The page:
Tornado GR.1 simpit

D

Deleted 184863

Guest
The caption test is not my clearest memory. The F3 had some different captions with many the same. ISTR the F3 lit all the captions on the test, but the GR1 may have been different.

I may still have some notes on the CWP somewhere, I will try to dig them out.
 

NSP

LE
It's all very well spending a fortune building this thing - but for X-Plane...? Can you actually blow anything up in that...?
 
That's both scarily obsessive and awe-inspiring at the same time.

Big shout out to @Fox3WMB who hasn't been on the site long, but is already one of the most knowledgeable and helpful chaps on here.
Wot 'e sed...
 
F3, not GR1.
Many things were the same, some looked the same but worked differently, some were completely different. I did a weapons course where we learned a lot about each other's versions.

"Also when I switch the SPILS on a computer generated voice says "SPILS switched on" and another PC based simulator does the same thing. Did it do that?"

We had no computer-generated voice in the early days (and after hearing the experiences of the Yanks, nobody wanted it). In later years, they may have added it, but I don't think so. I think the F3 always had the SPILS on. Some switches were permanently left in set positions, but you had to check them as a technician may have failed to put it back to the standard position after testing. They also came back from deep servicing with some of the switches in unusual positions. Brand new ones that were picked up from the factory needed checking very carefully.

That must have been a pretty special day, picking up a brand new F3 from Warton. All shiny and new, good for 1500mph, though I expect it was a much more docile delivery flight.

I imagine it was boring driving from Coningsby or Leeming or wherever to Warton, but a sense of anticipation.

Did the F3 NEED a Nav to conduct a ferry flight? No weapons or anything, just move the airframe from A-B a hundred miles or so. Could the pilot alone do everything needed for a ferry flight, or did some systems require a Nav/backseat occupant?
 
That must have been a pretty special day, picking up a brand new F3 from Warton. All shiny and new, good for 1500mph, though I expect it was a much more docile delivery flight.

I imagine it was boring driving from Coningsby or Leeming or wherever to Warton, but a sense of anticipation.

Did the F3 NEED a Nav to conduct a ferry flight? No weapons or anything, just move the airframe from A-B a hundred miles or so. Could the pilot alone do everything needed for a ferry flight, or did some systems require a Nav/backseat occupant?
If it didn’t I bet there was no shortage of volunteers.
 

Nemesis44UK

LE
Book Reviewer
It's all very well spending a fortune building this thing - but for X-Plane...? Can you actually blow anything up in that...?
I know, right?

There's a Tornado module being made in DCS I believe and that's a sim which allows you to blow things up.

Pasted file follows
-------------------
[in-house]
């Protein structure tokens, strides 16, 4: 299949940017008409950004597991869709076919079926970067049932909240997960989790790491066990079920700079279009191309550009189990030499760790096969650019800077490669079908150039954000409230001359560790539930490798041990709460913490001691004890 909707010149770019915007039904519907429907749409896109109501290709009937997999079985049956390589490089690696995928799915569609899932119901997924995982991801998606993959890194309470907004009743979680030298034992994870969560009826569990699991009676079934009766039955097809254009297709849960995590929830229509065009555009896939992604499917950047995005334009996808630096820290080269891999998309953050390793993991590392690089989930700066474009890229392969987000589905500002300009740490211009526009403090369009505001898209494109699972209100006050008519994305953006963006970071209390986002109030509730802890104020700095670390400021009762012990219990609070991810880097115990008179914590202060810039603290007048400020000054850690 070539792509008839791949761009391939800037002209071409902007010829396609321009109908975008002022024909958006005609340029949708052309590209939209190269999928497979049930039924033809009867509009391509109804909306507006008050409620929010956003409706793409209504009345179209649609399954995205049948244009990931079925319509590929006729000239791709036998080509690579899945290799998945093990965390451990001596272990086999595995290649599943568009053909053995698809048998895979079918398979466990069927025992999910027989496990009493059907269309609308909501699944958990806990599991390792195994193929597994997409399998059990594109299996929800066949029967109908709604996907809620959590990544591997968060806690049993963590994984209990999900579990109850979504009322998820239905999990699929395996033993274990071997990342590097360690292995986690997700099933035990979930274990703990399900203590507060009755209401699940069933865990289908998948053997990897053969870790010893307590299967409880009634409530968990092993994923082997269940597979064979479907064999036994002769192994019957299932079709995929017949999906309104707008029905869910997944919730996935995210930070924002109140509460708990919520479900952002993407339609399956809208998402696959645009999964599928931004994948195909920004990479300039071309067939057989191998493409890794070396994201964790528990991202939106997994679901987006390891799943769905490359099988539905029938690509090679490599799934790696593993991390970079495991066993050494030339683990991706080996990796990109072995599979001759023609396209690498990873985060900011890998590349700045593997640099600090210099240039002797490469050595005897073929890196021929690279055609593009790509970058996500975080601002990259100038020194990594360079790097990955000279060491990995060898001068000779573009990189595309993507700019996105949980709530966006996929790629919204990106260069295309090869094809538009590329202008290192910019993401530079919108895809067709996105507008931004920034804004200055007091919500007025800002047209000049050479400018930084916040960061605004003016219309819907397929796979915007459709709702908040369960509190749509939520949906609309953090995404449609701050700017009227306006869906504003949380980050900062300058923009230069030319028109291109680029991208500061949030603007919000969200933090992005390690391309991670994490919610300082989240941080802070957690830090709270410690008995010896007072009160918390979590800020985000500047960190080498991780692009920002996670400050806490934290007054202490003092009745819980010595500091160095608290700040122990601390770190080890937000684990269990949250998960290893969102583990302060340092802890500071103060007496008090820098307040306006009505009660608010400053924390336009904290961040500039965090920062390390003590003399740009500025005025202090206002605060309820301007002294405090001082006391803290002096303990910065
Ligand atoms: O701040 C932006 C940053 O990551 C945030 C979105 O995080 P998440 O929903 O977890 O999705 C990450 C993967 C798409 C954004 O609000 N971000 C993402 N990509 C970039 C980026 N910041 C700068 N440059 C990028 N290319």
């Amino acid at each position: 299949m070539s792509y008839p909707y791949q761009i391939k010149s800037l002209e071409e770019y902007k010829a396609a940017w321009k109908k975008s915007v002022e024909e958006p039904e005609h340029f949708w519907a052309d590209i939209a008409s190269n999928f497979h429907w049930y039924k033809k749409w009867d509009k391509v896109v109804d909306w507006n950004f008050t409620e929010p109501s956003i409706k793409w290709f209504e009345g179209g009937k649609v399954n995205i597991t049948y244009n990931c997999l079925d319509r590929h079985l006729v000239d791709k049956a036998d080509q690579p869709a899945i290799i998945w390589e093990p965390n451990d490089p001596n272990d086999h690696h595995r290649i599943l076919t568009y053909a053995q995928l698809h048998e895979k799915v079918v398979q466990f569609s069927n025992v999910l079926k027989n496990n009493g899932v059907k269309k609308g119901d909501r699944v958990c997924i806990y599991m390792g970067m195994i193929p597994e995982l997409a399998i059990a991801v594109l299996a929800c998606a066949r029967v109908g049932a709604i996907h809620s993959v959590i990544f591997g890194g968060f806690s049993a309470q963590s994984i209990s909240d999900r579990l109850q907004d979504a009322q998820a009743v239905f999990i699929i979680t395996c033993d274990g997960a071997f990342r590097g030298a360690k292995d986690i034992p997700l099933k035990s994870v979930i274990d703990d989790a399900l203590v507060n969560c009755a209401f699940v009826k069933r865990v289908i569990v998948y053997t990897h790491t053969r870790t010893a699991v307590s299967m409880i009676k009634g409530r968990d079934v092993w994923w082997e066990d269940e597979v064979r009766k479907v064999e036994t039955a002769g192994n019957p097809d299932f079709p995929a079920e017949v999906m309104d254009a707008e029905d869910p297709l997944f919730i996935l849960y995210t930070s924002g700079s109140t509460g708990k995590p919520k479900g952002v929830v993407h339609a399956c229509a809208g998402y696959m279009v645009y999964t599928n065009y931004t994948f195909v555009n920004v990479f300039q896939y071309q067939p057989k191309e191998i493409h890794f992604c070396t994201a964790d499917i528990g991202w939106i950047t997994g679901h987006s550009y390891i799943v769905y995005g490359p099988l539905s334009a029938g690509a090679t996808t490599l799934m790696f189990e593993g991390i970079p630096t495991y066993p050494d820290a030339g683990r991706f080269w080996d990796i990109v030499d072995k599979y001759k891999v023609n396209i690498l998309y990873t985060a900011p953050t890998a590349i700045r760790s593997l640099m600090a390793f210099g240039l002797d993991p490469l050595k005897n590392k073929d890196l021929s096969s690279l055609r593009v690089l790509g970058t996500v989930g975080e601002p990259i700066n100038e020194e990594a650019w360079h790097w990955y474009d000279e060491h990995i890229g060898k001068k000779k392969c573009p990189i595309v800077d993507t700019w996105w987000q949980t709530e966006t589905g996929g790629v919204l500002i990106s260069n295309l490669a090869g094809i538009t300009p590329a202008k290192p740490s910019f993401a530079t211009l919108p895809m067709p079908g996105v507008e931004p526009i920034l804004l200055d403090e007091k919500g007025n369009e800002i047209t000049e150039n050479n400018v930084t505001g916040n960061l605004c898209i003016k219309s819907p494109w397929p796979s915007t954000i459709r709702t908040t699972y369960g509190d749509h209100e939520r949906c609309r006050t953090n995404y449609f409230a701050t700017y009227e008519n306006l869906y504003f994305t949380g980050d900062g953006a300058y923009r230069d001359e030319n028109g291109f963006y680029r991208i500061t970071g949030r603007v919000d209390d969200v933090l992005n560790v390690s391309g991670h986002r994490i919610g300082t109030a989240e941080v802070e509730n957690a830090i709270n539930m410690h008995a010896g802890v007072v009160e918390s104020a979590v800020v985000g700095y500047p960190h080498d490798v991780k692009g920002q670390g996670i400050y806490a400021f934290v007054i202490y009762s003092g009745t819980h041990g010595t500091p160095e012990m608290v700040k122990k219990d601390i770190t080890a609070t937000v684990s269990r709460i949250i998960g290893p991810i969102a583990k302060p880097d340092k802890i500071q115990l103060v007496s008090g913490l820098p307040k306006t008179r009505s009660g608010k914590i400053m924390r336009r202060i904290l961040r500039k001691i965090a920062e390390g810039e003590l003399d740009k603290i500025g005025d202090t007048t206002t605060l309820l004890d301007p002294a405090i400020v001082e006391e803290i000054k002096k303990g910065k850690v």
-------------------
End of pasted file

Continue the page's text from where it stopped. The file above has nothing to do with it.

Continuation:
R0B

War Hero
It's all very well spending a fortune building this thing - but for X-Plane...? Can you actually blow anything up in that...?
You can shoot other aircraft down and you can add ground targets wherever you want although I think that is part of the X-Trident Tornado aircraft package not necessarily a function of X-Plane 11. I haven't bombed anything with dumb bombs yet as I need to workout hope to do that but I've used Storm Shadow which just needs GPS co-ordinates so a bit too easy.

I'm using X-Plane as I'm a Mac/UNIX user and despite being in software development since 1987 I've never had to use Windows and don't have anything with Windows on it. If I did make the whole cockpit then decide to buy a PC and use DCS I only have to wright a module to run on the PC and talk to the Arduino, the cockpit should be portable to other systems.
 

R0B

War Hero
If it didn’t I bet there was no shortage of volunteers.

I was at Honington just before the first GR.1's arrived for the Tornado Weapons Conversion Unit (TWCU) and then IX Squadron. There was about zero chance of getting a backseat ride.

One of my friends from nearby was an armourer and got two rides, one in a 617 squadron aircraft on a trip over the three dams in Germany. Lucky git.
 
D

Deleted 184863

Guest
That must have been a pretty special day, picking up a brand new F3 from Warton. All shiny and new, good for 1500mph, though I expect it was a much more docile delivery flight.

I imagine it was boring driving from Coningsby or Leeming or wherever to Warton, but a sense of anticipation.

Did the F3 NEED a Nav to conduct a ferry flight? No weapons or anything, just move the airframe from A-B a hundred miles or so. Could the pilot alone do everything needed for a ferry flight, or did some systems require a Nav/backseat occupant?